Stem cells

March 08, 2002|BY Chris Copley & Kevin Clapp

Around the phone they gathered, a conference call in May to celebrate 50 years of marriage for Anderson and Julia Clark.

On the line, five friends who had helped make up the wedding party laughed and shared stories. They had attended Maryville (Tenn.) College together, traveled together, sung in the school's acappella choir together.

Someone suggested joining for one more round of their alma mater, the words burned in their brains years after learning them. So they sang. Everyone, including Julia.

As swiftly as the lyrics sparked in her, they drifted away. But for those few moments she was back. For Anderson, it was magical.


"It was there for her. Boy, oh boy," recalls Anderson, 72. "It was quite a moment."

Julia Clark suffers from Alzheimer's disease, living out her days at Somerford Place in Hagerstown. Her mother had the disease. Two aunts had it. She was diagnosed in 1993. Some days, Anderson isn't sure if Julia, 72, knows who he is.

In the news, he reads and watches about an debate raging about stem cells, embryos and research possibilities. More power to it, he says.

"I think it's absolutely a gift to us from the gods. I endorse it, I applaud it, I will support it for whatever application," Clark says. "I just think God gave us a hell of a gift when he gave us the body, and to think it has these abilities. It makes the miracle of creation more miraculous."

Stem cell researchers say if they meet their goals, the advance in health care could, within five or 10 years, equal the impact - and controversy - of medical breakthroughs such as organ transplants, antibiotics or in vitro fertilization.

Proponents say stem cell research could yield tremendous improvements in health care and quality of life for sufferers of Alzheimer's, Parkinson's disease, diabetes or other conditions. Opponents, however, say stem cell research using human embryo tissue is essentially murder; they want tighter regulation.

Hanging in the balance - medically, ethically and politically - is the opportunity to take a scientific leap akin to landing on the moon.

The science of division

Stem cells are "master cells" that differentiate - divide and specialize - into a variety of human tissues, according to John D. Gearhart, Ph.D., professor of medicine, biochemistry and molecular biology at Johns Hopkins University in Baltimore.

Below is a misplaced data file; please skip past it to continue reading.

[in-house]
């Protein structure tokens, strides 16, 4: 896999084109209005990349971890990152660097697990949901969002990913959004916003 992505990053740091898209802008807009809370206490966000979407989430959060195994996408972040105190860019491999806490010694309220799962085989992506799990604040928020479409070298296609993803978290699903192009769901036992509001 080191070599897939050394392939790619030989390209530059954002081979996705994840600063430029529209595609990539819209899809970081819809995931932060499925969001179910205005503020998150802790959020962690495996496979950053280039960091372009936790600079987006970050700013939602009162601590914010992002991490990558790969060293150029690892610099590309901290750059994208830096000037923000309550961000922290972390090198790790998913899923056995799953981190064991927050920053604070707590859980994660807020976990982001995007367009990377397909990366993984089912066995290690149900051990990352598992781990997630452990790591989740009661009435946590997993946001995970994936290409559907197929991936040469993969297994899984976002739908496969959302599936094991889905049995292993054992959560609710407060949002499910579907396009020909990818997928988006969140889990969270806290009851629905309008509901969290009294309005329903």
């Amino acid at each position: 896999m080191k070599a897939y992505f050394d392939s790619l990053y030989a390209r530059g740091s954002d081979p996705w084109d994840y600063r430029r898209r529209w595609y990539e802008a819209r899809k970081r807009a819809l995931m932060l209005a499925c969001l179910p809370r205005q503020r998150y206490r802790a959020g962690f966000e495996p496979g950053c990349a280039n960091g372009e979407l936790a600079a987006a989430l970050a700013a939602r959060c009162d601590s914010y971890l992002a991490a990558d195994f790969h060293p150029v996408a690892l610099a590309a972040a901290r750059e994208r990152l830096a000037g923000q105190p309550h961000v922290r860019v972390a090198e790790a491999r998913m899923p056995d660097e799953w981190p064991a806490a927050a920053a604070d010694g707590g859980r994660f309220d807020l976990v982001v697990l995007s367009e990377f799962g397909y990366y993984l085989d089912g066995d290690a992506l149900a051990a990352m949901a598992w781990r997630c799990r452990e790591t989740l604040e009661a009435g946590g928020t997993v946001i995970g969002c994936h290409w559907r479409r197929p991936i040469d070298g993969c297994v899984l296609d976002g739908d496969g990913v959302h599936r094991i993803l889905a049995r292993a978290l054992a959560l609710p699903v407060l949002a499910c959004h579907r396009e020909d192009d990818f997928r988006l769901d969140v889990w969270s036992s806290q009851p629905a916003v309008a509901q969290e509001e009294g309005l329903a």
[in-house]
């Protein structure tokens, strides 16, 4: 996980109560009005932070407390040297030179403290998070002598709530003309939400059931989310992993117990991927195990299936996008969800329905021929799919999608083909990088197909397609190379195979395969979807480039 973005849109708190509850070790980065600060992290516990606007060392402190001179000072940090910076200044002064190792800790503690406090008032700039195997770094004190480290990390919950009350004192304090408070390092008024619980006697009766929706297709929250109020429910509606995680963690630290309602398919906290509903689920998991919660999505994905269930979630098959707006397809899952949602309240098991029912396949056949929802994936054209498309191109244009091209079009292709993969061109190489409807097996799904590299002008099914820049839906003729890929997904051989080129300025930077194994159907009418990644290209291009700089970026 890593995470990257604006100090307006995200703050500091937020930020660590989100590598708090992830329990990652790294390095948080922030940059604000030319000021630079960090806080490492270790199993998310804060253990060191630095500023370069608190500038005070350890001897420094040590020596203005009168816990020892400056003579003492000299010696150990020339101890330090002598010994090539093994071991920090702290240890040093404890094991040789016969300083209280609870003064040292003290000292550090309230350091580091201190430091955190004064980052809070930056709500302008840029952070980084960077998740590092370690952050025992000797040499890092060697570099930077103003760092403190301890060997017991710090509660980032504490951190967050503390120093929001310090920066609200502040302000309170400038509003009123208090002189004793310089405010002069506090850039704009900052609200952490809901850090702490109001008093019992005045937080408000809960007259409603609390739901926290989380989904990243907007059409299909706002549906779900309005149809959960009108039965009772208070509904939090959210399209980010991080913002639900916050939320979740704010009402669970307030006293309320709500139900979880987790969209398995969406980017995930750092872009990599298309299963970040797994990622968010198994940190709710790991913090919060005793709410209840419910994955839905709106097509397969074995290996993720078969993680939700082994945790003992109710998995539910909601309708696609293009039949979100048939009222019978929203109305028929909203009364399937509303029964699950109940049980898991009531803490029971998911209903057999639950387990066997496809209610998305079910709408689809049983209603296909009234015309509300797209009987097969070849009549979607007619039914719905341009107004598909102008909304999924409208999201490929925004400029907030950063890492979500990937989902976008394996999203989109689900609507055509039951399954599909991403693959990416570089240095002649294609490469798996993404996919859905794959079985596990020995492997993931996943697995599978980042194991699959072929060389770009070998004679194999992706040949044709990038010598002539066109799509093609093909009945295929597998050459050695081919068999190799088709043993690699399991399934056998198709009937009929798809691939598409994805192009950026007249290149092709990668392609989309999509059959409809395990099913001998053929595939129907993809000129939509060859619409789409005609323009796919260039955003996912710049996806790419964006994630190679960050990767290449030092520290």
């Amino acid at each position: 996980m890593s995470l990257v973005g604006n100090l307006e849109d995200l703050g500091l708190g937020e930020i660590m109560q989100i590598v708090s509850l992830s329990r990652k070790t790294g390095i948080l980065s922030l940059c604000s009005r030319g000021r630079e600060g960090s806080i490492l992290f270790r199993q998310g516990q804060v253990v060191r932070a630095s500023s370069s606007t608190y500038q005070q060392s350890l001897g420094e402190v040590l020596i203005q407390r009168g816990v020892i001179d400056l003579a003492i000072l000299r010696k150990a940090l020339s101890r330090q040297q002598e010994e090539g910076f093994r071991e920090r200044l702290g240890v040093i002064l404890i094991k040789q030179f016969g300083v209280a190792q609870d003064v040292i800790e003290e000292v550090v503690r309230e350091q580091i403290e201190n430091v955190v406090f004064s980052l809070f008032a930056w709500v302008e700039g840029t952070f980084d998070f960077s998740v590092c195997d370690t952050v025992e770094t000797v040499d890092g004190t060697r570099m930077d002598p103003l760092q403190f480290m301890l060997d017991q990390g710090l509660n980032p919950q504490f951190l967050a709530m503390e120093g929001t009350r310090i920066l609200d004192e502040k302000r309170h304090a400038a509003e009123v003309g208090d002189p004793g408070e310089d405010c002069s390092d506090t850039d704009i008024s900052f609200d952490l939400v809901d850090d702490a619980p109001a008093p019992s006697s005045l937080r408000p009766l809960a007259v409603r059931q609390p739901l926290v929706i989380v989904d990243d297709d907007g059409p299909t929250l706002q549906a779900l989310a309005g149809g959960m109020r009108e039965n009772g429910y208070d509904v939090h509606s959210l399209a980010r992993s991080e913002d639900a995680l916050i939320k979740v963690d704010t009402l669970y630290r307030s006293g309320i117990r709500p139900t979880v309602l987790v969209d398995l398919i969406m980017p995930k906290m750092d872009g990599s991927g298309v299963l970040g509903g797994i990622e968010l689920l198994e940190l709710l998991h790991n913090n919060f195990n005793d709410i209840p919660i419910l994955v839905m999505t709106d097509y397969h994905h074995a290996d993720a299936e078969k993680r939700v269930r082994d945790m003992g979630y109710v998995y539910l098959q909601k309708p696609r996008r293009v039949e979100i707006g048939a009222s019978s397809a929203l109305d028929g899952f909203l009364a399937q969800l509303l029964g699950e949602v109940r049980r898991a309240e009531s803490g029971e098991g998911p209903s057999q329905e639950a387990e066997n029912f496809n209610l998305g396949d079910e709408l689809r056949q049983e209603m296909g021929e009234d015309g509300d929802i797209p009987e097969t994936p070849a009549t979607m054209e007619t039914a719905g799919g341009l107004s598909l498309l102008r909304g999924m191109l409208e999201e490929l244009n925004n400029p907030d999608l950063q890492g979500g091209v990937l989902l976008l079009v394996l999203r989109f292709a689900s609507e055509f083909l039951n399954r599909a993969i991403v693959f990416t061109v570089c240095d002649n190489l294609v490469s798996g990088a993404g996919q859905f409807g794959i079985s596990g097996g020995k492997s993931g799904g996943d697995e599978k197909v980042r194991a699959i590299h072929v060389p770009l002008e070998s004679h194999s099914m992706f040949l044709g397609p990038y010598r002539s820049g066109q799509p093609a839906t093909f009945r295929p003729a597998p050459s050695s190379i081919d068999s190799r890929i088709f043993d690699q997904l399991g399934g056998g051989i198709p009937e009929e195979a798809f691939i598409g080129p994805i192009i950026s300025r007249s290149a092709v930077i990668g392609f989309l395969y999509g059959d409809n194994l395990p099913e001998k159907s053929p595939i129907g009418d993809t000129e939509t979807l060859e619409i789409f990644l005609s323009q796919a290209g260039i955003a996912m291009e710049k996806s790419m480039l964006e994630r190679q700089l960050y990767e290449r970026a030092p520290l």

Gearhart, a leading stem cell researcher, says the basis of his work is threefold: find out how these master cells operate; learn to manipulate cell development into a medical therapy; and make sure recipients don't reject tissue transplants.

"A stem cell has a unique property - to differentiate into one cell type or several cell types," Gearhart says. "But how can we make it do it and control it?"

There are three types of stem cells:

A totipotent stem cell, found in a human embryo several hours old, can form all 200-plus types of tissues found in a human being, including embryonic tissues such as the placenta and umbilical cord.

A pluripotent stem cell, found in a week-old embryo, can develop into all the tissues of a human being but not the embryonic tissues.

A multipotent stem cell, found in humans of all ages, can develop into a range of cells within an anatomical system, such as the blood system, nervous system or skeletal system.

Gearhart gained fame for pioneering a method of isolating pluripotent stem cells from aborted fetuses. Once isolated, he says, stem cells reproduce and divide indefinitely.

Chemical or electrical stimulation in a laboratory causes the cells to begin to specialize, forming one or more specific types of tissues. Some research labs have produced human tissues ranging from nerve to brain cells through trial and error experiments.

Producing tissues that can be used therapeutically is the aim of researchers, according to Rosemary Nickerson, a biology professor at Hagerstown Community College.

"The hope is that scientists will be able to take those cells, provide external cues and use these cells to produce tissue, then transplant those tissues back into adults whose tissues have been damaged," Nickerson says.

The concept sounds simple, but there are two difficult challenges facing Gearhart and others. First, how do stem cells differentiate? Researchers have had only limited success in regularly stimulating stem cells to predictably produce specific cell tissues.

The other challenge involves making sure a recipient's immune system accepts the engineered tissue.

"That is almost the Achilles heel of stem cell research," Gearhart says. "We can genetically manipulate the material, but how do you get the body to accept it? We can do all these things but unless you can get it to 'take,' what have you done?"

Heated debate

The controversy in stem cell research revolves around the source of the cells with which scientists work. Dr. Stacie M. Marrie, a pediatrician in Chambersburg, Pa., says the origin of some stem cells are not objectionable.

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